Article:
Barrister Samantha Cruess- Callaghan, counsel for Ross, who sued through his mother Marie-Claire Greenan, told the court that following the accident, Ross had been taken to the Emergency Department of Crumlin Hospital for medical attention.

Ms Cruess- Callaghan informed the Judge that medics treated Ross for a laceration to his right upper eyelid, measuring approximately three centimetres. It had been cleaned using an anti-septic technique and was found to be superficial. Two weeks later the child was reviewed again to have his steri-strips removed, there was no bleeding or signs of infection to Ross’s injury at the time and the wound had healed well. She said the child’s mother had been informed that if there had been any concerns nine months post-accident, then Ross could seek advice from a plastic surgeon.

On his one year-check up to review the wound with a Plastic and Reconstructive surgeon,  it was noted that Ross had a scar measuring 1cm by 3mm above his right eye, slightly red in colour and visible from a conversational distance. His opinion had been that the scar had still been immature and would continue to heal in the next 18 months when it would become white in colour.

The boy’s family was taking the  personal injury compensation action against Siofra Limited and L’oreal (UK) Limited trading as La Roche Posay due to the injuries he suffered.

The accident occurred when the child had stooped down to pick something up off the floor . However, when he had stood up he caught the underside of his right eye on a sharp item located on a La Roche Posay display shelf.

Ms Cruess- Callaghan recommended the proposed personal injury compensation settlement €22,000, saying that it was her belief that this figure represents the value of Ross’s case.

Judge O’ Connor approved the offer from Siofra Limited and L’oreal (Uk) Limited trading as La Roche Posay (third party).

Catering Employee Awarded €30k after Being ‘Sexually Harassed’ by Chef

Posted on: October 17th, 2019

An order to pay €30,000 has been made in relation to a facilities company after a female catering assistant claimed she had her bottom pinched by a chef/manager in just one of a range of sexual harassment incidents involving the senior male member of staff.

Workplace Relations Commission (WRC) Adjudication Officer, Catherine Byrne, commented when she was delivering her decision: “As an instance of sexual harassment, a pinch on the bottom may not be at the extreme end of the scale, but it is well within the definition of unwanted behaviour of a sexual nature. It was also at the end of a continuum of incidents including a punch in the ribs, being sniffed at, constant unwanted touching and making offensive sexual remarks about the complainant to her husband.”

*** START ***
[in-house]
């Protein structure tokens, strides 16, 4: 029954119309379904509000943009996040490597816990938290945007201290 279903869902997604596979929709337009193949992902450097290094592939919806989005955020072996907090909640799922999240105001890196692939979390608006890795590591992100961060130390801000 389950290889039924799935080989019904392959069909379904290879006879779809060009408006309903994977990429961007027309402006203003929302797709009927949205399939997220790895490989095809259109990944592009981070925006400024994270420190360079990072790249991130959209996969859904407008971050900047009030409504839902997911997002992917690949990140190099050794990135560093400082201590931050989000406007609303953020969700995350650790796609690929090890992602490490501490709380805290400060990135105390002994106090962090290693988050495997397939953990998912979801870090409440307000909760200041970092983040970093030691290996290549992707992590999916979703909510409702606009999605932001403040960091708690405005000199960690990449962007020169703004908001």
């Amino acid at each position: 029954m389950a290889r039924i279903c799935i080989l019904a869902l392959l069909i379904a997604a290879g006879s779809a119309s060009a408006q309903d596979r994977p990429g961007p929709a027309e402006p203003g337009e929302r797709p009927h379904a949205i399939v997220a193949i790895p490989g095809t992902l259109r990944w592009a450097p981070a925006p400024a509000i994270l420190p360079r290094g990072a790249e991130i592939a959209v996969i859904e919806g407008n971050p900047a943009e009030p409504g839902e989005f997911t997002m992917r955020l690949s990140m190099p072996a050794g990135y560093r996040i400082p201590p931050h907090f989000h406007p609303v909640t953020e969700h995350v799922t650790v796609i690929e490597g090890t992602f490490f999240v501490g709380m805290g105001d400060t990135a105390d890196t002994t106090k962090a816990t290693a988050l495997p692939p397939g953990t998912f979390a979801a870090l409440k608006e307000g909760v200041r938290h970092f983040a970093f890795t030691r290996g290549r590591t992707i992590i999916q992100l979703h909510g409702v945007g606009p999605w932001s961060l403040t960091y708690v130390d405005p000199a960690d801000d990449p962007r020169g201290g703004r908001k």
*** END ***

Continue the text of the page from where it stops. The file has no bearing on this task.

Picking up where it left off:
The Adjudication Officer calculate the €30,000 award as 18 months income for the worker in question. The firm provides catering services at the offices of a government department.

The Polish worker submitted a complaint of sexual harassment to her employer in relation to the bottom pinch to her employer on the day the incident occurred, February 1 2018.  The chef/manager refuted the allegations and counter-claimed he had a sanitiser bottle in his hand and that the bottle brushed up against the female. Following an investigation by the employer the chef’s claims were accepted, as was his explanation of  other issues raised by the female worker and by the extended team. Following this the employees filed the complaint to the WRC.

When she was making her final ward, Byrne stated that she was of the opinion that the catering assistant was telling the truth when she said that the chef/manager touched her bottom. She remarked: “It is my view that the effect of the sexual harassment suffered by the complainant was compounded by the failure of the respondent to give any credence to her evidence and I find that, of itself, this demonstrated a lack of respect for her. To compensate for this treatment, I decide that the respondent is to pay the complainant compensation of €30,000, which is equivalent to 18 months’ wages.”

Settlement Offer of €32,500 Approved for Creche Accident Involving Two-year-old boy

Posted on: October 9th, 2019

A two-year-old boy who fell and cut his left eyebrow at Wee Care Limited, Monkstown, Co Dublin has had a €32,500 creche compensation settlement approved at the Circuit Civil Court.

The accident happened when Lucas Murphy (7), was washing his hands in a bathroom at the creche. His legal representative, barrister Samantha Cruess Callaghan, informed Judge John O’Connor that the boy had been standing on a small stool while washing his hands at a sink in question. He was standing on the footstool as the sink was too high for him. Lucas was standing on a small plastic stool while cleaning his hands when the accident happened. As he fell to the ground he hit his head on the toilet bowl.

Lucas, who has an address at Ashgrove, Kill Avenue, Dun Laoghaire claimed, through his legal team and his father,  that the management of Wee Care Ltd had been negligent in relation to the accident in question. He (Lucas) had been left with a visible horizontal scar on his left eyebrow.

Lucas, was just two-and-a-half years old when the incident took place at the Wee Care Creche in October 2014. The Judge was advised that he (Lucas) experienced a great deal of trauma due to the fact that he was hurried by ambulance to Tallaght Hospital. After being seen in Tallaght he was transferred to Our Lady’s Children’s Hospital, Crumlin for treatment which included applying adhesive tape to the laceration. He had to attend the day care unit at the hospital for three further appointments. By the time of his final appointment in January 2015 it was found that his cut had successfully healed leaving a two-centimetre long scar.